After three years of legal wrangling, the trial of two of the would-be J.F.K. bombers began just after 3 p.m. Wednesday.
You could be forgiven if the details of their case don’t spring to mind; since they were arrested, greater acts of domestic terorrism, planned and realized, have competed for the country’s attention. Moreover, the four men accused of plotting to blow up the fuel pipeline at J.F.K. airport—a pipeline that also runs under highly populated areas of New York—don’t even have a nickname, like the shoe bomber or the underwear bomber.
All the same, the courtroom was packed with law students Wednesday for the opening of the trial, and The Observer was with them, occasionally glacing over to notice the bawdy iPhone missives they sent during the proceedings.
As the defendants took their seats, the entire room strained to look. Russell Defreitas—a “poor, lonely bitter old man,” according to his lawyer—wore a cream-colored sweatshirt and appeared exhausted, remaining slumped over for most of the afternoon. To his right, the much younger-looking Abdul Kadir wore a salmon pink shirt and studiously wrote on a pad in front of him as the opening statements were read. The two men are facing life imprisonment if convicted.
In her opening statement, Assistant U.S. Attorney Berit Berger accused Defreitas of hatching “a plan to teach America a lesson” in his attempt to blow up the oil pipeline, and a few hangars, at the airport. Defreitas is on record as saying, “Anytime you hit Kennedy, it’s the most hurtful thing to the United States. … If you hit that, this whole country will be in mourning. It’s like you kill the man twice.” He and Kadir dubbed their operation “Shining Light” for the explosions they believed would occur over Queens, where the fuel lines lead.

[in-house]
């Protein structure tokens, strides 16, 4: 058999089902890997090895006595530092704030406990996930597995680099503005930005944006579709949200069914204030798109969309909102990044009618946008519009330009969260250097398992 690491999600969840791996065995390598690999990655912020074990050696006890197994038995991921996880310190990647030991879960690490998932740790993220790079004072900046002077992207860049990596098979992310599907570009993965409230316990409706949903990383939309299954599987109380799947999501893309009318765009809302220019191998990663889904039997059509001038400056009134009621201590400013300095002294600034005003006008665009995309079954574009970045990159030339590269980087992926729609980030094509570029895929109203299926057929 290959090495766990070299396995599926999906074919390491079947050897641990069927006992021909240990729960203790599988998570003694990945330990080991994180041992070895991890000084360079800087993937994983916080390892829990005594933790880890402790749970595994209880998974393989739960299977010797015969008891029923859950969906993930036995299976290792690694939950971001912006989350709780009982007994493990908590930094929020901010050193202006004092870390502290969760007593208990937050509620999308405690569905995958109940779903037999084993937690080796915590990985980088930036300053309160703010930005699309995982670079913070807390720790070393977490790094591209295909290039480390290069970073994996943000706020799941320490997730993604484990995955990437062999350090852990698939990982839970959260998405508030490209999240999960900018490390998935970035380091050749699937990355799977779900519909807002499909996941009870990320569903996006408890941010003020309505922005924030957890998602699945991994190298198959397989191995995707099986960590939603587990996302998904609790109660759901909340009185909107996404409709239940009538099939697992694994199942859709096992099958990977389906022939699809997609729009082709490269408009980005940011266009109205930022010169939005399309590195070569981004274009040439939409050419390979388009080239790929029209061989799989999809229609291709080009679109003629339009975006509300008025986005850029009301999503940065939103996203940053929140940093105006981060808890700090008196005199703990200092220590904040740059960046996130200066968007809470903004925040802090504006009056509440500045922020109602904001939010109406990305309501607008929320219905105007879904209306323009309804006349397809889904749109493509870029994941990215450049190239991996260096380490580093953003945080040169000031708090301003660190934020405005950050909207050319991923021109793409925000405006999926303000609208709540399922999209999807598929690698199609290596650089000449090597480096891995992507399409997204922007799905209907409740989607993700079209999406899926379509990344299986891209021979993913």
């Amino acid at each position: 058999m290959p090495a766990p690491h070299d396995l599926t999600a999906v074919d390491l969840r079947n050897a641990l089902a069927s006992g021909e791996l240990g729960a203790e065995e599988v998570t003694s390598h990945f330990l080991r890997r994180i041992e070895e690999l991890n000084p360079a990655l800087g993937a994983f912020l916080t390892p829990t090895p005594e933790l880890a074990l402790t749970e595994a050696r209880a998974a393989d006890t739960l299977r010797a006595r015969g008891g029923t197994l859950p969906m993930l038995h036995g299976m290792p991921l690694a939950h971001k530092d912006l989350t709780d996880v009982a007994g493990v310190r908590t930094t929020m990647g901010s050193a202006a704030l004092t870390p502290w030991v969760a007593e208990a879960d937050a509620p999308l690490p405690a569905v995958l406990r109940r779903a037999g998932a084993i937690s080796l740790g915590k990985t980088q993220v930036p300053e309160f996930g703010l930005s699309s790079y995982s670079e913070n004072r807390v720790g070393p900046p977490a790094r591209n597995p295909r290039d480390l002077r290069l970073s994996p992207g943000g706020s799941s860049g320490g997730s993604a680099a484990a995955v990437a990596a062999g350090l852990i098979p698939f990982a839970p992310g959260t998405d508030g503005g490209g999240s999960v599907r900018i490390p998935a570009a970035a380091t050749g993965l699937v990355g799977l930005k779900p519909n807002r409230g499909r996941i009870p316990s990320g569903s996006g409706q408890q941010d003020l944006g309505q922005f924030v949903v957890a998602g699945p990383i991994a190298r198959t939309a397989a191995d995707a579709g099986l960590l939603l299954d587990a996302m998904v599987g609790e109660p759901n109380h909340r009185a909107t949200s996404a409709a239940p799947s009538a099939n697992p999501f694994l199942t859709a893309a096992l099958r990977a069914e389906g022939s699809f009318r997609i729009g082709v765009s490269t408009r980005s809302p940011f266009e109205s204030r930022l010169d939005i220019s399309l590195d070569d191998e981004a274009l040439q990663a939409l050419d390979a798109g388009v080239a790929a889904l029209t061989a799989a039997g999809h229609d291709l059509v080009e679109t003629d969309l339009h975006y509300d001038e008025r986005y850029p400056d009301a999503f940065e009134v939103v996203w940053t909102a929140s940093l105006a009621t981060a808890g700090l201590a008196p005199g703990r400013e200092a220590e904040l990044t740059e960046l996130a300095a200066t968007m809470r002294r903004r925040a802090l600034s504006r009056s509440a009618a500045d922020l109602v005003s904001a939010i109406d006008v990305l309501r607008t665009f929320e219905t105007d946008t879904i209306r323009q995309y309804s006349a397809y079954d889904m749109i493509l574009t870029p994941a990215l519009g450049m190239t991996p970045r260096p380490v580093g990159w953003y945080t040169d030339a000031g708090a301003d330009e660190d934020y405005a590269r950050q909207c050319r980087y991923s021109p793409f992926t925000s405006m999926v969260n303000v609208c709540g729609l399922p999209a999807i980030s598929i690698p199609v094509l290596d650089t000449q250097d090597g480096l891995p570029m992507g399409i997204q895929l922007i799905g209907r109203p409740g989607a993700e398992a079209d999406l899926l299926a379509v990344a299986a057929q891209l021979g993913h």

The men’s arrests stem largely from the undercover work of Steven Francis, a convict who was planted in the operation by the F.B.I. in order to cut down his life sentence. In his opening statement, Defreitas’ attorney, Len Kamdang, argued that Francis had created the circumstances for his client to act, thereby shouldering most of the responsibility for the terrorist plot. “Without the government, Russell Defreitas was nothing,” Kamdang said.
It was a government employee who drove Defreitas to J.F.K., and once there handed him the camera that would be used for spying on the airport. When Defreitas revealed he could not operate the device, Francis himself turned on the camcorder.
“Russell Defreitas is many unpleasant things, but he is not a terrorist,” Kamdang said.
Toni Messina, representing Kadir, asked the jurors to be aware that they were “sitting in the shadow of the World Trade Center,” and to separate their emotions in that case from this one.
Her dangling red earrings swayed as she paced back and forth before the jury, also questioning Francis’ character. She brought up his two drug convictions and urged that the jury take his testimony with a grain of salt, stating that the government had invested so much capital into their investigation that “they had to come up with something.”
The trial is expected to continue through the summer.